Here Lily strikes what she described as a "serious pose" with a ready-to-ship UPS-able Em2, and I have some fun with cardboard by way of thanking Lily and everybody else around me for so much support and probably a lot of tolerance.

I'm taking tomorrow morning off.

Saturday, November 6, 2010

Home from Denver at last.


After something like 17 hours of solo big truck driving, I made it home today. (Lily, next time I will take you up on your offer to go along!)  I'm beyond exhausted, but it was an incredibly satisfying trip.

I picked up aluminum parts for a few more of the new Em2 boxes as I passed through St. Louis.  Here my wonderful Kate helps unload.

Our next big task is to catch up on the Em2 waiting list and ship a bunch of models!

Friday, November 5, 2010

GSA Denver summary: We had a blast!























We had a marvelous time at GSA--everybody worked so hard; thanks to my wife Kate, to Lily and Meriam, and also to Andrew Podoll, a treasured collaborator; here you see the entire crew.

I really enjoyed watching Lily work with kids who dropped by.  She has so many talents, and is such a joy to work with.

I talked with dozens of scientists who appreciate our work.  It's clear from my conversations that our combination of the Emriver Em4, close range photogrammetry (CRP), and the color coded media (summary video here) is groundbreaking.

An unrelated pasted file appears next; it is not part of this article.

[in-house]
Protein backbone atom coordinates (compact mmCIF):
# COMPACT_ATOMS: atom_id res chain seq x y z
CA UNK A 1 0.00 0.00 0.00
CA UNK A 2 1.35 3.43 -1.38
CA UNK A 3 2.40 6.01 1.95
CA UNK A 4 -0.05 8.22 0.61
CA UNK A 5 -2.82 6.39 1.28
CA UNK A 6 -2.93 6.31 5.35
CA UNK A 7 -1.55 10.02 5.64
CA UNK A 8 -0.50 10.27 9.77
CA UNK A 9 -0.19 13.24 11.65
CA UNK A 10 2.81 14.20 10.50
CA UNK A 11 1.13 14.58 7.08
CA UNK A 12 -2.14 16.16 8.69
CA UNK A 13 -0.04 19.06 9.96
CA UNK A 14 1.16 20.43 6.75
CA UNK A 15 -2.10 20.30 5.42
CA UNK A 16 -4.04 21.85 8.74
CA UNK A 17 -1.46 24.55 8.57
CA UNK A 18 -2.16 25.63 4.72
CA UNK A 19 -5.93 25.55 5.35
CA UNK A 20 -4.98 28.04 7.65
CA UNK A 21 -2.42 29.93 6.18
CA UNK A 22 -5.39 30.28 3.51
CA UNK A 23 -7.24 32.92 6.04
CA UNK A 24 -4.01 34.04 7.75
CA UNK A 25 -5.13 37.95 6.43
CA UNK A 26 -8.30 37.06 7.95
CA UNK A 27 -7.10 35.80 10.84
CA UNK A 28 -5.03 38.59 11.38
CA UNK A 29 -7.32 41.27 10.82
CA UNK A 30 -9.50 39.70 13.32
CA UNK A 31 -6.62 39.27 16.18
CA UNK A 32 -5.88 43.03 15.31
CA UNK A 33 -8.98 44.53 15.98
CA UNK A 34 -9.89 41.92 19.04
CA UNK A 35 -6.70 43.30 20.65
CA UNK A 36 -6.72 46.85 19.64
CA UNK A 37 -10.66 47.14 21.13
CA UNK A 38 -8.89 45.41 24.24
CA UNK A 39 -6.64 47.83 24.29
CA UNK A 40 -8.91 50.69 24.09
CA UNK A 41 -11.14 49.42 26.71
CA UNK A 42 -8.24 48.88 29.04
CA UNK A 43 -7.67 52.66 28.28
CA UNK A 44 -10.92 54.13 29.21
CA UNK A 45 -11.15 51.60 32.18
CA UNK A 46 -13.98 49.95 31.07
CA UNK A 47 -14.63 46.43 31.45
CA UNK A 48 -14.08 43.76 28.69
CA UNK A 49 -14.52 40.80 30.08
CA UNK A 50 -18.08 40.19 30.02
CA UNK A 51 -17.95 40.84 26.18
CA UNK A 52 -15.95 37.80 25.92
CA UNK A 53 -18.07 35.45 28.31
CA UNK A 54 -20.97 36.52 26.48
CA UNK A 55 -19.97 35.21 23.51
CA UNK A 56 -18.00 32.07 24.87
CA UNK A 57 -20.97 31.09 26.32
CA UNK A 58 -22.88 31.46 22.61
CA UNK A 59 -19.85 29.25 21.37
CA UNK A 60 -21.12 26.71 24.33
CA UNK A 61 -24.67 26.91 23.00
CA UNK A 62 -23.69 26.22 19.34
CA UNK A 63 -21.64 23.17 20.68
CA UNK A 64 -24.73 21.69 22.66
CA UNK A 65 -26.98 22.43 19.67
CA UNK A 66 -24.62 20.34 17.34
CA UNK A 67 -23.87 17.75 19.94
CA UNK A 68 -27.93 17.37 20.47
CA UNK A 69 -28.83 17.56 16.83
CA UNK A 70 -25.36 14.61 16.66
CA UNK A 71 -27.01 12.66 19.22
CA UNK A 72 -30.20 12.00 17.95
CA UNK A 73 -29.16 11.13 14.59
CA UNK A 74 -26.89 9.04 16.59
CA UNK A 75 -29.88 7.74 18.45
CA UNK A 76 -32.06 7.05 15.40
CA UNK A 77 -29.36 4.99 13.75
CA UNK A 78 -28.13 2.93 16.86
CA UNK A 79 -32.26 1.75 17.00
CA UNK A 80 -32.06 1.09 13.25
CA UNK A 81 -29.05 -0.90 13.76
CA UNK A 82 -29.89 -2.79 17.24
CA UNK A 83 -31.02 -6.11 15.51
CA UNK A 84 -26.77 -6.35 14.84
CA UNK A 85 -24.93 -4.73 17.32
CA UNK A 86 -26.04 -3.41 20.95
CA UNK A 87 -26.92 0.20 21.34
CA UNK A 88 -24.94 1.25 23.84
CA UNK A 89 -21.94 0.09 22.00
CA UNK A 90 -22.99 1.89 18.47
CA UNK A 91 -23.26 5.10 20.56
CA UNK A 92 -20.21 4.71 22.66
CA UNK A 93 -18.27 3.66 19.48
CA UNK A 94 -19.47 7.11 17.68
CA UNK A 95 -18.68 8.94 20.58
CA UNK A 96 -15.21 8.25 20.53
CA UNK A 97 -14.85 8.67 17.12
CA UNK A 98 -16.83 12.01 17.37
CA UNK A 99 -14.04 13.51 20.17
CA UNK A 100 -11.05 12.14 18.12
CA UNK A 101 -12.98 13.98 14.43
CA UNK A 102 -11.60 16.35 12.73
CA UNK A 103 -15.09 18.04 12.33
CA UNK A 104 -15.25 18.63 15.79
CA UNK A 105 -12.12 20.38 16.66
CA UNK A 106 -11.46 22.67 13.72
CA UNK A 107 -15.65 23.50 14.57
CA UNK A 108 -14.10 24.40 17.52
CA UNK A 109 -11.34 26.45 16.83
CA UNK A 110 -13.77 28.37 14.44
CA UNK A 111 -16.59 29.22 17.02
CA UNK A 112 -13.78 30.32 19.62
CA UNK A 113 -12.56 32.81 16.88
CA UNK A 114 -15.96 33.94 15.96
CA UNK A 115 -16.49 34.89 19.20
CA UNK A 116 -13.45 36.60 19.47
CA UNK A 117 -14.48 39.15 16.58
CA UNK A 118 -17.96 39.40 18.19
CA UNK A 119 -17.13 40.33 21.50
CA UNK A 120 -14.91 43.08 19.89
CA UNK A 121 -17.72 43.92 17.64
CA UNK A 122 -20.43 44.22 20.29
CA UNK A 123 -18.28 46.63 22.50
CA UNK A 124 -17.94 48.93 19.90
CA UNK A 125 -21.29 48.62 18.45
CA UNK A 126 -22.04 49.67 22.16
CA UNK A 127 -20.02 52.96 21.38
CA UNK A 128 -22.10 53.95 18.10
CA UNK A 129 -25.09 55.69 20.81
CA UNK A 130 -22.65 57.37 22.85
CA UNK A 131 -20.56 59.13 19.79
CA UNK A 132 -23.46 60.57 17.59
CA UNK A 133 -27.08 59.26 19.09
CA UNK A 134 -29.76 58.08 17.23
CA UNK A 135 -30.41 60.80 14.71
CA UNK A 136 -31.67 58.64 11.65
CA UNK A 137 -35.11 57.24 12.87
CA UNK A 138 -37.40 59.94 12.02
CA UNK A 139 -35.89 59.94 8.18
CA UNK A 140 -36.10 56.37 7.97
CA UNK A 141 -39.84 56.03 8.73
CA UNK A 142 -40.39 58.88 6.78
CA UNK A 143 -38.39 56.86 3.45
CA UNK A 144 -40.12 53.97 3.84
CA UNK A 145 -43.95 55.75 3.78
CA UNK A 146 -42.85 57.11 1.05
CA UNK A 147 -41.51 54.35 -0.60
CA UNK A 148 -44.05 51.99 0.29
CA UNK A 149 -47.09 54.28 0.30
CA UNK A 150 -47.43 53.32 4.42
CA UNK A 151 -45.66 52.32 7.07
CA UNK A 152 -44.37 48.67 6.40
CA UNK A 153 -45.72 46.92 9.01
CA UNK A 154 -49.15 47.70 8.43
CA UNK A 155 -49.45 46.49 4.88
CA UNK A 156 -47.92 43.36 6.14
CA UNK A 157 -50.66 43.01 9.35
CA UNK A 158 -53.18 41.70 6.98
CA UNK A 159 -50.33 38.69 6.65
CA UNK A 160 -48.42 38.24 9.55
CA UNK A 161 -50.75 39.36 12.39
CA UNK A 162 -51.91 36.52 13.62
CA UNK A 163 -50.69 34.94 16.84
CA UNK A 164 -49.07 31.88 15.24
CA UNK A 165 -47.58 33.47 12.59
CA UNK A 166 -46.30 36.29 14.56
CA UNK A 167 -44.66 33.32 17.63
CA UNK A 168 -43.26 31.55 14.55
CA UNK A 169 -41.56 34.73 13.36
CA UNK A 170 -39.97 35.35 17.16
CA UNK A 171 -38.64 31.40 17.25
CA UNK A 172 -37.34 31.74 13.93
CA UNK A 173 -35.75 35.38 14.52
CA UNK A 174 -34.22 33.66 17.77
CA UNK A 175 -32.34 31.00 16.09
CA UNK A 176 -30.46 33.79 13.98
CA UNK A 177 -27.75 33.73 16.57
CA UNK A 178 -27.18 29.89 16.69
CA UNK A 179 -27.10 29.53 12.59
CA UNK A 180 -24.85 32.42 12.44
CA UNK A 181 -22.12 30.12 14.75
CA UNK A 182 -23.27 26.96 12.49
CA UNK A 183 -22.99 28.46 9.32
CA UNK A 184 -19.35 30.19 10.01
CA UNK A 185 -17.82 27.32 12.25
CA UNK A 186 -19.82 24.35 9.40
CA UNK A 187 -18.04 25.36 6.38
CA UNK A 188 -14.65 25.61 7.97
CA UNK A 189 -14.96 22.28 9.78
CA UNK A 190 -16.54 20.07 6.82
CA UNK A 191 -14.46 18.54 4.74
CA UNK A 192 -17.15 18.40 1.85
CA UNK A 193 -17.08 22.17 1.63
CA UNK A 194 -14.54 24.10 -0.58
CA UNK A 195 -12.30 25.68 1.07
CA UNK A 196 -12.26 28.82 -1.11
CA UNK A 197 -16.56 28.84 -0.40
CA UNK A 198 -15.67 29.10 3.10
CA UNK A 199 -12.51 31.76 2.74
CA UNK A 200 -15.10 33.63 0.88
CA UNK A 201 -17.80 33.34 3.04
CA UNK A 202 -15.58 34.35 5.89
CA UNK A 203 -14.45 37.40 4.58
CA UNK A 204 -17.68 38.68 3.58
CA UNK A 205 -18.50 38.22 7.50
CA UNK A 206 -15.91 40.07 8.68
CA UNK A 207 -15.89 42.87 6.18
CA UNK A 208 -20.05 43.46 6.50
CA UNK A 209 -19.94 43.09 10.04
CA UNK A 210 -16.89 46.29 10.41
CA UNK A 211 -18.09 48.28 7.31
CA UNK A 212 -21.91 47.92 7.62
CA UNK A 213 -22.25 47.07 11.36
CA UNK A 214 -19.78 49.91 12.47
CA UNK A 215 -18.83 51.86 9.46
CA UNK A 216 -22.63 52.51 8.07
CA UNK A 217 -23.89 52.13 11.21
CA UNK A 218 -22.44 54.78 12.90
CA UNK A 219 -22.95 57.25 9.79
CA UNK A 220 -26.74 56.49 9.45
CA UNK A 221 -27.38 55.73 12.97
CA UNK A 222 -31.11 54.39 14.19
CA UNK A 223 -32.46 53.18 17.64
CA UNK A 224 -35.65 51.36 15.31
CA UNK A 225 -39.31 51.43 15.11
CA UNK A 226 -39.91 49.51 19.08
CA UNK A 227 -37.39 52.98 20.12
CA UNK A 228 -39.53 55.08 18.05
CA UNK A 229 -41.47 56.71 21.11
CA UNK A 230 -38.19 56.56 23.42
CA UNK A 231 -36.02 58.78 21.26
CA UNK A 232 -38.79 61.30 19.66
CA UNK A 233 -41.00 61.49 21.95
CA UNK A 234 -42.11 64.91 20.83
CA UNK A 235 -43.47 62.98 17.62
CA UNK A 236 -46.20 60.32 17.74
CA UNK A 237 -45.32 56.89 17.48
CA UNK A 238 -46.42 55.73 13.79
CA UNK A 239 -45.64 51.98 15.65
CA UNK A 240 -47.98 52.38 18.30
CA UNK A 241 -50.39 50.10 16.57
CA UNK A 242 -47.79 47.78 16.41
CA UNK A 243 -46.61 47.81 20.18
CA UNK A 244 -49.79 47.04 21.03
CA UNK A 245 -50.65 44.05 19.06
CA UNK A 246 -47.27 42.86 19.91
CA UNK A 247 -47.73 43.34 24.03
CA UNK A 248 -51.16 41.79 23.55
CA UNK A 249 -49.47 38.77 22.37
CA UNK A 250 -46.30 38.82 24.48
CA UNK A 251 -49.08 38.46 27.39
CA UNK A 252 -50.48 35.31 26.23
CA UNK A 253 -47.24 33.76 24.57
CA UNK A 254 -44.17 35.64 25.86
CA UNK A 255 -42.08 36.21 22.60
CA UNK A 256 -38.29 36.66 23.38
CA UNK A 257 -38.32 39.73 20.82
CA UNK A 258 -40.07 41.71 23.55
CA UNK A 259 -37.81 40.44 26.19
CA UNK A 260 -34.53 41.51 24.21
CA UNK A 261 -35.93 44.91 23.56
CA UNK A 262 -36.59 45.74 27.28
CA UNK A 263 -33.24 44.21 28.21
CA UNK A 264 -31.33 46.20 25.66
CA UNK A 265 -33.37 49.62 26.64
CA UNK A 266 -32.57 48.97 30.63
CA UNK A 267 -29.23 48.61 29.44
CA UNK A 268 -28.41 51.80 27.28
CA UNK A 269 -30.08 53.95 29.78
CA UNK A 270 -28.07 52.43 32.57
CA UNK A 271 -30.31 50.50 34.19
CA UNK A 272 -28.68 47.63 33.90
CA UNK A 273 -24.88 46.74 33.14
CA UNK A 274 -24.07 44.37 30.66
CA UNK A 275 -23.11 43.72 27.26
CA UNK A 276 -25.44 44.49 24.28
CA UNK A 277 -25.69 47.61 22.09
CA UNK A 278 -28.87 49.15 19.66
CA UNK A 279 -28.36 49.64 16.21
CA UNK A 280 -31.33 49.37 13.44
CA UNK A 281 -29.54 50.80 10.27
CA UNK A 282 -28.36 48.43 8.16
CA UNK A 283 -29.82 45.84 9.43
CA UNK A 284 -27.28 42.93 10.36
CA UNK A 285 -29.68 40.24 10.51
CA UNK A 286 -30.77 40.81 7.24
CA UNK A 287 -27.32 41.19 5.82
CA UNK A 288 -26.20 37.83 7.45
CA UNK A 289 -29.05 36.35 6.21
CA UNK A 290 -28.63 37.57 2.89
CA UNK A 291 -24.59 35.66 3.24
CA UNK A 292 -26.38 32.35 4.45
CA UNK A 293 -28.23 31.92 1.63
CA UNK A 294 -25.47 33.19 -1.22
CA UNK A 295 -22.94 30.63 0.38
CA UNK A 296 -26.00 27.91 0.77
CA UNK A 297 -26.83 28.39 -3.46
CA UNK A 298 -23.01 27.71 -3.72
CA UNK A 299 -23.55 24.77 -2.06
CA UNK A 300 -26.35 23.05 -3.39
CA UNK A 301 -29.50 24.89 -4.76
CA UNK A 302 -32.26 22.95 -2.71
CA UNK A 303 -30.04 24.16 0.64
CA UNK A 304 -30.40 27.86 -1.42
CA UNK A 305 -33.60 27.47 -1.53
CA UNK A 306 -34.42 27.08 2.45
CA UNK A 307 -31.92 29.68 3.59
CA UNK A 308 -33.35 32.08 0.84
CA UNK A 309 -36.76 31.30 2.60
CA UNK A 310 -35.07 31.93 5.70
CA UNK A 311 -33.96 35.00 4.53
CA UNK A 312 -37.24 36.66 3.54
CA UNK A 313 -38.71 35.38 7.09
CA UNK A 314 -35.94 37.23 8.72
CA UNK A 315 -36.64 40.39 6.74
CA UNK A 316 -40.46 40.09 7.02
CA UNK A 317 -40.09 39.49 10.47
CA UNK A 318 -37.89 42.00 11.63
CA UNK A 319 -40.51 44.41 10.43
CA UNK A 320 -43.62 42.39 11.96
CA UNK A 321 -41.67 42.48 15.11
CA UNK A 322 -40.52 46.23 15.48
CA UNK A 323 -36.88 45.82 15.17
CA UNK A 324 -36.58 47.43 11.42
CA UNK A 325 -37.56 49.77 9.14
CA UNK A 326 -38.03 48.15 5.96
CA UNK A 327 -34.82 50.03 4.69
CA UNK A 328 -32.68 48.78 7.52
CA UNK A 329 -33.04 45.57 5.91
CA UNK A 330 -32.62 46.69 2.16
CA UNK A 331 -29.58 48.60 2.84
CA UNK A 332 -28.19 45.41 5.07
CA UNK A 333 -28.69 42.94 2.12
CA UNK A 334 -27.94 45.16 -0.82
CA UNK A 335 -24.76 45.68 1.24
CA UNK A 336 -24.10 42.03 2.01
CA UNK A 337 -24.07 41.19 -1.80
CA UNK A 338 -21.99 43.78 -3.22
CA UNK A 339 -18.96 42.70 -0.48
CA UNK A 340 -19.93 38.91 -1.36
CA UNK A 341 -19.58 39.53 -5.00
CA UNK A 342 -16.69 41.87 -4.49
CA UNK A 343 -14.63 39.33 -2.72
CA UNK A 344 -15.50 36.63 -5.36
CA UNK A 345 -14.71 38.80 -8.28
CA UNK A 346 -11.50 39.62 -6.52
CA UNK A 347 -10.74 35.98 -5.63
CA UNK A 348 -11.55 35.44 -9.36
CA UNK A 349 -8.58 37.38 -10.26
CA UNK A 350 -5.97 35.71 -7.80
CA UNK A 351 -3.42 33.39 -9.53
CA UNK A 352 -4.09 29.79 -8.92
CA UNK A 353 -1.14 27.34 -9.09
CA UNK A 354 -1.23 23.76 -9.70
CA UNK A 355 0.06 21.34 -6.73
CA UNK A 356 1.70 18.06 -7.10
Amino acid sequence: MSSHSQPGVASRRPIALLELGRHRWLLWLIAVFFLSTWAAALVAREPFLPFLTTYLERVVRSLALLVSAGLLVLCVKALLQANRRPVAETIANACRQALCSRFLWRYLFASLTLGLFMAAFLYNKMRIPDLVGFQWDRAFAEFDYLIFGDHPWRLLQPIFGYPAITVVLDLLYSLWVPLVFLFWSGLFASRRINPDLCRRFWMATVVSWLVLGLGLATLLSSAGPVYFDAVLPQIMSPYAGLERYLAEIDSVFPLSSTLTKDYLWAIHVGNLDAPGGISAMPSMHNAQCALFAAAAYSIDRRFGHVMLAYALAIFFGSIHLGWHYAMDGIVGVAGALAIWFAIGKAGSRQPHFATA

Here's a fast video presentation of photos, including some time lapse with a fisheye lens.  The model was constantly disturbed, so the forms you see aren't very pretty.










Sunday, October 31, 2010

GSA Denver day one.


A day I'll always remember.  Kate, Lily, and I worked very hard this morning to get everything in its final place, and a year's worth of planning came to fruition.

We welcomed hundreds of delighted visitors from many countries tonight--here are a few images.

I'm happy to see the big Em4 model evoke such wonder and interest.

Friday, October 29, 2010

Driving the Em4 to Denver!



Kate and I are just a few hours from Denver now.  Today we passed Konza Prairie and the Flint Hills.

We shared driving this big truck with beautiful skies but a 20mph+ crosswind all day, pretty exhausting. (Here's Kate with our little travel companion, who usually lives in my truck, Ocho the octopus.)